8. 8. N ews Vietnam War veteran speaks at prayer luncheon By Brandon Bieltz Staff Writer On July 26, 1969, a phosphorus grenade exploded inches from Dave Roever’s face, causing the Sailor to lose 90 percent of the skin on his body. But with the help of friendship, family and faith, the Vietnam veteran was able to overcome his injuries and become a motivational speaker and resiliency coach. Roever’s resiliency journey was the focal point of the installation’s annual National Prayer Luncheon on Feb. 19 at Club Meade. Roever served as the guest speaker of the 90-minute event, which featured lunch, live music and Scripture reading. “There’s not a tragedy in our lives that can’t be turned into a triumph,” Roever said. “It starts in the hearts and minds of people who have had a difficult time in life, and who doesn’t? “Life’s not fair. If you think it’s going to be fair, you’re about to find out you made an ‘F’ on that test. The question in life isn’t, ‘Am I going to get hurt?’ The question in life is, ‘When I get hurt, how am I going to deal with it?’ ” The event began with a musical prelude performed by the U.S. Army Field Band and a reading of Joshua 1:5. In the introduction of the guest speaker, Chaplain (Maj.) George Okoth referred to Roever as “an American hero.” Roever served as a river boat gunner in the elite Brown Water Black Beret, which was assigned to the SEAL Team 1. The Vietnam veteran’s total military service lasted two years and six months, including “a year and six months getting over the first year and four months,” he said. While on a mission, a phosphorus grenade went off near Roever’s face, throwing him into the water and requiring him to swim to the river bank. The explosion left Roever with severe burns and the loss of a majority of the skin on his body. Phosphorus deep inside his body continued to start fires even after he arrived at the hospital. Roever was transported to a hospital in Japan, where he was given a mirror to see the damage done. He called it his worst day. “I could see inside me — pieces of me moving with the beat of my heart,” he said. photos by nate pesce Air Force Staff Sgt. Tim Navarro of the 94th Intelligence Squadron greets Vietnam veteran Dave Roever during the installation’s annual National Prayer Luncheon on Feb. 19 at Club Meade. The 90-minute event featured lunch, music and Scripture reading. Roever, who was severely burned during the war, discussed his resiliency journey of recovery. The thought of his wife seeing him with the extensive injuries drove Roever to attempt suicide by unplugging cords attached to him. His attempt failed when he only pulled out the feeding tube. That day, he said, served as a starting point for the rest of this life. “Suffering is not evil, difficulty is not evil,” he said. “It can be the thing that motivates you, it can be the thing that shapes you and brings you back to square 1 and centers you in reality. “That day when I pulled that tube was the beginning of the realization that there is something worth living for. If there’s nothing worth dying for, there’s nothing worth living for.” Through what he referred to as the “cauldron of suffering,” Roever said he saw the significance of friendship, family and faith. “There’s something about all this story,” he said. “It’s called resiliency. How do you fight back? ...There’s something about resiliency that needs to be born deep in your soul — something that says that there’s something in life worth dying for, bigger and greater than ourselves.” After the event, several audience members said they enjoyed his speech, which often employed humor. “He was great,” said Sgt. William McIver of the 781st Military Intelligence Battalion. “The storyline was very captivating. His storytelling was really good.” ‘There’s something about resiliency that needs to be born deep in your soul.’ Dave Roever Vietnam veteran February 27, 2014 SOUNDOFF! 11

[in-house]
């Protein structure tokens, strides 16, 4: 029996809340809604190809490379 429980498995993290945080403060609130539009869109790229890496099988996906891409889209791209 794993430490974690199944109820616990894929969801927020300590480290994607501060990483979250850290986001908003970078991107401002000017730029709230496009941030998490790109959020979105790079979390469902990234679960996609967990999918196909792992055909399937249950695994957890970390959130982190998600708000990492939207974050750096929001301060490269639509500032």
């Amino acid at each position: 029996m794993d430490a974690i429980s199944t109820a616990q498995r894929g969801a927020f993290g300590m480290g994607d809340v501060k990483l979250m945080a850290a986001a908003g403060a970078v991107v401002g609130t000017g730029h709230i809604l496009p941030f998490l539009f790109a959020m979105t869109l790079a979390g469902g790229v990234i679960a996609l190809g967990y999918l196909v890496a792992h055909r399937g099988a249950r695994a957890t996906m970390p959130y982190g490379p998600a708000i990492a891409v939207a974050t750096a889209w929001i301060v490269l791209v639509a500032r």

9. 9. N ews ‘A very special person’ Garrison chaplain retires after decades of service By Rona S. Hirsch Assistant Editor Garrison Chaplain (Col.) Carl R. Rau is adept at zeroing in on what is needed and obtaining the necessary resources. In the desolate regions of Afghanistan in 2002, Rau pieced together a string of ministries, placing priests, ministers and rabbis as part of a joint coalition with chaplains from other countries and other branches of service. Since arriving on Fort Meade 10 years later, Rau has worked with 14 staffers to provide support to the nine worship services on post and the chaplain staffs of the partner commands. “I’m the one that goes to the command and says, ‘This is what’s needed,’ while working with constraints,” he said. Now, after nearly three decades of service, including a stint as a Marine, Rau is retiring March 6. A retirement ceremony and reception will be held today at the Main Post Chapel. Chaplain (Lt. Col.) David Cooper is serving as acting garrison chaplain. “Chaplain Rau has been such a team builder among the chaplains at Fort Meade, and has been intimately involved in all the congregations,” Cooper said. “He took the time with everyone on the staff to train and to teach, and then allowed us to do our jobs. He is definitely a mentor and an enabler. It is not possible for me to fill his shoes.” Though he planned to retire on Jan. 1, 2015, Rau decided to retire earlier after his wife, Kathy, was diagnosed last November with terminal cancer. “I cried a week for Kathy,” Rau said. “I have gone through so many different emotions. My head clouds over. But I’m coming to grips.” After his retirement ceremony, Rau will join his wife at their new home in Texas. Their daughter Janell, a registered nurse and mother of three young sons, resides nearby. Their son Andrew is a Verizon manager in Atlanta. To care for his wife, an artist whom he married in 1978, Rau plans to take courses in cooking and baking, as well as learn massage therapy. “Just being with Kathy, that’s my retirement,” Rau said. “I will spend every day with her. I am very blessed that I have the means and the time.” Rau is also grappling with another medi12 SOUNDOFF! February 27, 2014 ‘I was blessed with chaplains who put their arm around me, and I wouldn’t be here if not for them. So my door is always open.’ Col. Carl. R. Rau Garrison Chaplain cal crisis. His older brother and only sibling Paul, a retired comptroller, was diagnosed with Alzheimer’s disease just one month after Kathy’s diagnosis. “I can’t stop Kathy from dying or Paul from not recognizing me in two years,” he said. “But there are things I can do. I embrace the five legs of resiliency [health, family, social, emotional and spiritual]. I am there, healthy enough, to give her hope.” Raised Lutheran, Rau attributes his faith to the influence of both his beloved grandmother “Maggie,” whom he walked to church with every Sunday as a child in his native Michigan, and to his father, a former World War II prisoner of war and survivor of the Bataan Death March. His late father Sgt. Raymond Rau, who enlisted at age 27, was in the Army just six months when the Bataan Peninsula in the Philippines was captured by the Japanese. He endured 42 months as a POW. “His faith kept him going,” Rau said of his father. “He said the captors can take everything from us but our spirit.” During captivity, Rau’s father volunteered for burial detail. “He said it ‘kept my sanity’ and that he did not want to deprive his comrades of a decent burial,” Rau said. Though the elder Rau weighed 163 pounds when he entered the military, his weight dropped to 97 pounds by the time the Russians liberated the prison camp. After the war, Rau’s father did not talk about his captivity unless asked specific questions. “He wanted to protect us,” Rau said. “My brother and I had to do research first and then he would talk.” Rau was born in Frankenmuth, Mich., where his father was an electrician and his mother Anita was a homemaker. One month after graduating high school in 1971, Rau joined the Marine Corps. After training on Parris Island, S.C., Rau was assigned to security operations at the National Security Agency. On July 11, 1974, he was discharged by President Richard Nixon. With plans of becoming a foreign missionary, Rau earned a bachelor’s degree in religion and psychology from Michigan State University and a Master of Divinity degree in theology and counseling from Concordia Theological Seminary in Fort Wayne, Ind. “I wanted to build churches, schools, hospitals,” he said. Rau ministered two congregations in Lexington and Winchester, Ky., before entering the Army chaplaincy in 1988. Throughout his career, Rau has served in military operations and exercises in 19 countries. That includes Honduras in 1989 and 1990; Haiti in 1994 for six months; and Afghanistan in 2002 for one year with the 18th Airborne Corps in Bagram. From December 1992 to January 1996, Rau served as a Ranger chaplain with the 2nd Battalion, 5th Infantry. In Afghanistan, Rau’s role as part of higher headquarters was to help chaplains establish ministries. “Operationally, we were trying to put together the religious support plan,” he said. “My job was to put a plan together and find out who is out there — an Australian minister or a Polish priest. We’re all one big unified command. But I didn’t know what was there, and they didn’t know I was there.” The joint area of operations included all countries in that region that were friendly nations. “We had to figure out what assets we have and what we need,” Rau recalled. “I had to know what was out there — who was coming and who was leaving.” When the head chaplain in Kandahar was leaving unexpectedly, Rau met with chaplain assistants to ask who could fill in as the leader to guide and mentor. “We had sheep without a shepherd,” Rau said. “We found the one with the gift for leadership, even though he was junior to some of the others.” Religious services also were arranged. “I went to see what they had and what they needed,” Rau said. “I’m the one to get them resources.” Rau applied those skills at Fort Meade after arriving in 2012 as garrison chaplain. “It’s such a beautiful area,” he said. “The people are wonderful. The people I work with and for are wonderful.” His supervisory role included develop